Each year, the R&D 100 Awards recognizes the most exceptional innovations in science and technology from the past year, as chosen by an independent panel of more than 50 judges representing R&D leaders in a variety of fields.  This year’s recipients demonstrated the impressive level of innovation driving the development of important new tools and technologies at the Department of Energy’s (DOE) National Laboratories.  Among the 32 awards given to DOE’s National Lab researchers were two projects supported by the Office of Electricity’s (OE) Advanced Grid R&D Division: the Dynamic Contingency Analysis Tool (DCAT) developed by Pacific Northwest National Laboratory (PNNL) and the Mobile Universal Grid Analyzer (m-UGA) co-developed by Oak Ridge National Laboratory (ORNL) and the University of Tennessee.  Each project addresses an area of vital importance to improving the resilience and reliability of the nation’s electric grid: analysis of system performance.

Grid system operators’ and utilities’ understanding of system performance at any given moment is critical to ensure a reliable flow of electricity, undertake any necessary actions swiftly, and to recover quickly and efficiently from any disruption that may occur.  While that statement is deceptively simple, analyzing performance accurately is actually quite complicated.  Adding to this complexity are increasingly frequent and sophisticated cyber attacks as well as natural disasters that could impact the grid. 

At PNNL, researchers tackled the challenge of minimizing the impact of extreme events on the power grid by building a tool that identifies weaknesses, determines the impacts that would result from a cascading power outage, and lets the power operator know what actions are needed to stop an outage before it occurs.  By simulating thousands of extreme events, the DCAT automatically combines the evaluation of steady-state operations with changing occurrences in the electric grid to find weak spots.  Once a weakness is identified, DCAT determines the impacts that would result from a cascading power outage and then identifies appropriate next steps.  PNNL estimates using DCAT will provide utilities with gains of at least 50 percent in efficiency compared to today’s more manual processes.

Graphic depicting DCAT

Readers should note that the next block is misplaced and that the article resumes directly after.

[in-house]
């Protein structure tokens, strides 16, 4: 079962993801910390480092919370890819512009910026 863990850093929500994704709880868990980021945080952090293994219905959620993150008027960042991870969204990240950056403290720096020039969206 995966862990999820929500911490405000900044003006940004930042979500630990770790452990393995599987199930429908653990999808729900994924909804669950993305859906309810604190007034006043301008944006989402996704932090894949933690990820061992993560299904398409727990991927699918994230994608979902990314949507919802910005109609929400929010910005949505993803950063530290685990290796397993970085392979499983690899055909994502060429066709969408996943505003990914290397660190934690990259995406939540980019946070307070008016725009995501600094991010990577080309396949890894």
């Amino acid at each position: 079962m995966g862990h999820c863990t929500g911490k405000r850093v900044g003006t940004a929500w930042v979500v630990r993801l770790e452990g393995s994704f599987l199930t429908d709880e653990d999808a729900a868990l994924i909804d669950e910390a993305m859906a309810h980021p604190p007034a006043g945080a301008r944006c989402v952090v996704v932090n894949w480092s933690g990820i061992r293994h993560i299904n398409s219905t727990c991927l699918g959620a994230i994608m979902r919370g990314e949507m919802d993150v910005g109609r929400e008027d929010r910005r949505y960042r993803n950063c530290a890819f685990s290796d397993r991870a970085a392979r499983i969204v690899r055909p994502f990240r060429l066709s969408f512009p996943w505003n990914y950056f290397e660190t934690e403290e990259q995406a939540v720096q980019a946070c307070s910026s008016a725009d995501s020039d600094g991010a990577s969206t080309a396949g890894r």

DCAT helps utilities identify and address weak spots in the electric grid by combining analysis of steady-state operations and changing occurrences during extreme events | Courtesy of PNNL

In Tennessee, ORNL and University of Tennessee researchers co-developed the m-UGA, a multi-functional wide-area monitoring and analyzing device, which enhances the situational awareness capabilities for electric power grid operators, end-users, and researchers.  This means users with this time-synchronized, multi-functional, wide-area monitoring and analyzing tool can assess the health of the power grid in real time on their mobile devices.  The technology can be installed virtually anywhere with regular 120V power outlets and can capture dynamic grid behaviors and monitor customer-end power quality.

Photo of the the Mobile Universal Grid Analyzer
The Mobile Universal Grid Analyzer can be installed with regular 120V power outlets and can capture dynamic grid behaviors and monitor customer-end power quality. | Courtesy of ORNL

OE’s vision, through a mix of technology and policy solutions conducted in partnership with the private and public sectors, is to harness innovation for a stronger, more reliable North American energy system and a path forward to energy independence.  By investing in next-generation technologies and tools such as these two projects, we will continue to make progress in improving the security and resilience of the nation’s critical energy infrastructure.    

Congratulations, Pacific Northwest National Laboratory and Oak Ridge National Laboratory, on receiving these prestigious awards!



Michael Pesin, OE-10
Michael Pesin is the Deputy Assistant Secretary, Grid Systems and Components
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